Emails From Russel Pearce, Writer of SB 1070, Lay Out Racist Views

yupimaracist.jpgYou know how proponents of SB 1070, and similar laws, always claim something along the lines of "It's not about race! It's about the law!" Well, yea; no, it's about race. Case in point, Russel Pearce, who introduced the legislation with the help of Kris Kobach and the Federation for American Immigration Reform. His emails demonstrate an undeniable bigotry. Read emails below. 

(flickr: remix Gage Skidmore)

via AZ Central



Opponents of Arizona's controversial immigration law, Senate Bill 1070, are using dozens of e-mails sent by Russell Pearce over the past six years to allege that the law was racially motivated and that the former senator and sponsor of the legislation fabricated data to persuade the Legislature and Gov. Jan Brewer to support it.

The American Civil Liberties Union of Arizona acquired thousands of Pearce e-mails through a public-records request and included dozens of them in a legal motion to block a portion of the law.

Read Emails in PDF

The U.S. Supreme Court ruled last month in a lawsuit filed by the U.S. Department of Justice that the part of the law that requires law-enforcement officers to ask about a person's legal status in certain situations does not conflict with federal authority. Lower courts could issue a ruling on how and when that goes into effect as soon as today.

The e-mails from Pearce in the court documents include statements such as: "Can we maintain our social fabric as a nation with Spanish fighting English for dominance? ... It's like importing leper colonies and hope we don't catch leprosy. It's like importing thousands of Islamic jihadists and hope they adapt to the American Dream."

They also include unsupported statistics such as "9,000 people killed every year by illegal aliens," and "the illegal aliens in the United States have a crime rate that's two-and-a-half times that of non-illegal aliens."

The ACLU is part of a coalition of individuals, non-profit organizations and other immigrant-rights groups that filed its own legal challenge of SB 1070. They hope to use the e-mails to show a pattern of discrimination that, they believe, was Pearce's motivation for SB 1070 and thus prove that it violates the 14th Amendment's Equal Protection Clause.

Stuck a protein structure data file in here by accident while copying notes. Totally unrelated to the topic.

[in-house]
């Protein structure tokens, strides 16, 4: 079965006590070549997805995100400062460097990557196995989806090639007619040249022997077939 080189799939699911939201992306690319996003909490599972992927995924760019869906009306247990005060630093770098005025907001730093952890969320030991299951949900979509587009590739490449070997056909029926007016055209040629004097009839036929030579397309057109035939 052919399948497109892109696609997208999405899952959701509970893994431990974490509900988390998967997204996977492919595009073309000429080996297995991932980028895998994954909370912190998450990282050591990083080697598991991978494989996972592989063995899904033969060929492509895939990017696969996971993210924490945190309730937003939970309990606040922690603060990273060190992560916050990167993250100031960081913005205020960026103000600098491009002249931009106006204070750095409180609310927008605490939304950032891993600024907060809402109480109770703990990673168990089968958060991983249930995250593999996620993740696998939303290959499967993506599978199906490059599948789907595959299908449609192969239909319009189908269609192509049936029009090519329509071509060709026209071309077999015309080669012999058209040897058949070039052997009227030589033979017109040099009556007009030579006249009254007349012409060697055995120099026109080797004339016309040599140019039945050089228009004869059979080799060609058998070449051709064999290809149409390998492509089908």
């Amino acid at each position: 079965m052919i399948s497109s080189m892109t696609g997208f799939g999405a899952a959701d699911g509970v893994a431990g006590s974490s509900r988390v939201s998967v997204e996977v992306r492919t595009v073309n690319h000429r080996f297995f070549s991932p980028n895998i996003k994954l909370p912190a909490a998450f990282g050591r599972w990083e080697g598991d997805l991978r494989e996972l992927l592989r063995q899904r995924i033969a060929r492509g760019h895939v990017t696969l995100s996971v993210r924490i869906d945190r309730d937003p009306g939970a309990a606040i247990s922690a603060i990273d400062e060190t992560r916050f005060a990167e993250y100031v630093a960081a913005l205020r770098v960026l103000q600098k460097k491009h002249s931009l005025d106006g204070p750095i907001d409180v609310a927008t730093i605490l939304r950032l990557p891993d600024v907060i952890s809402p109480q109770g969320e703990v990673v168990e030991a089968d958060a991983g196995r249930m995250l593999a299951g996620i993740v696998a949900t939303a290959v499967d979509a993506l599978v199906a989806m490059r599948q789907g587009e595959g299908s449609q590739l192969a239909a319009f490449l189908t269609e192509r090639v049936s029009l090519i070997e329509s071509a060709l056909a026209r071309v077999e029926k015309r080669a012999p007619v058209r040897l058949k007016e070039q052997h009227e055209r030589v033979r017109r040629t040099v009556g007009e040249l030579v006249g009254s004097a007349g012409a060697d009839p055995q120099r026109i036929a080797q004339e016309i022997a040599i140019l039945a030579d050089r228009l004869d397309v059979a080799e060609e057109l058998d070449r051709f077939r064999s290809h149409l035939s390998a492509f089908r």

If they are successful in showing a pattern of discrimination, it could help persuade the courts to overturn the law, legal experts say. It could also prove fatal for Pearce's state Senate election comeback bid.

Pearce did not return calls seeking comment. But he has consistently said that his only motivation is to compel federal and state officials to enforce immigration laws. Illegal is not a race, it's a crime, he's fond of saying.

"I've never been a hateful guy," Pearce said in a 2011 interview. "It's disappointing that people would paint you as a hateful guy. ... Vigilant? Absolutely. But I'm not hateful. I just know my duty. My duty to my country, my God, my family and the rule of law."

Randy Parraz, who organized last year's successful recall to remove Pearce from the Senate, believes exactly the opposite. Pearce is seeking to regain that Mesa legislative seat.

"This just shows who Russell Pearce truly is," Parraz said. "You can call it hate speech. (SB 1070) was about using this type of fear and hate for political purposes."

Brewer signed SB 1070 into law. Her spokesman, Matthew Benson, dismissed the idea that SB 1070 was politically motivated or that inaccurate statistics persuaded leaders to support it.

"The ACLU's tactic is a smoke screen," he said. "By focusing upon an individual legislator's e-mails, they intend to divert focus from SB 1070's simple, common-sense language -- language that the overwhelming majority of Arizonans and Americans support, and language that the Supreme Court unanimously upheld."

Controversial history

Pearce has drawn criticism since before he was elected to public office.

As Motor Vehicle Division director in 1996, he successfully pushed for a law that requires individuals to prove they are in the country legally to get a driver's license. Immigrant-rights activist Salvador Reza at the time called the law "racist."

As a state lawmaker, the accusations against Pearce continued.

In 2006, Pearce faced a backlash for using the term "Operation Wetback" in praising a 1954 federal program that deported illegal immigrants.

That same year, he sent an e-mail to supporters that included an article from the National Alliance, a White-supremacist group. The story attacks the media for presenting a "single view of the world, a world in which every voice proclaims the equality of the races, the inerrant nature of the Jewish 'Holocaust' tale, the wickedness of attempting to halt the flood of non-White aliens pouring across our borders."

Pearce apologized, saying that someone he thought was a friend had sent him the article and that he forwarded it without reading the entire article.

He was criticized in 2011 after he forwarded a letter from a substitute teacher that another senator eventually read on the Senate floor. Pearce defended the teacher, who wrote that most Hispanic students would rather be gang members than students and that they "hate America and are determined to reclaim this area for Mexico."

During Pearce's 2011 recall election, former Colorado Congressman Tom Tancredo and Bay Buchanan, who served as U.S. treasurer under President Ronald Reagan, organized the Committee to Oppose Recall of Russell Pearce. Their website,, included links to such organizations as the Federation for American Immigration Reform, which some have accused of having an anti-immigrant agenda and Social Contract Press, which advocates barring Muslims from immigrating to the U.S.

Pearce also had connections to J.T. Ready, an avowed White supremacist and border vigilante who in May killed four people and himself in a domestic-violence altercation.

But Pearce distanced himself from Ready. "At some point in time, darkness took his life over, his heart changed, and he began to associate with the more despicable groups in society," Pearce said in a statement released to the media shortly after the murders.

Legal challenge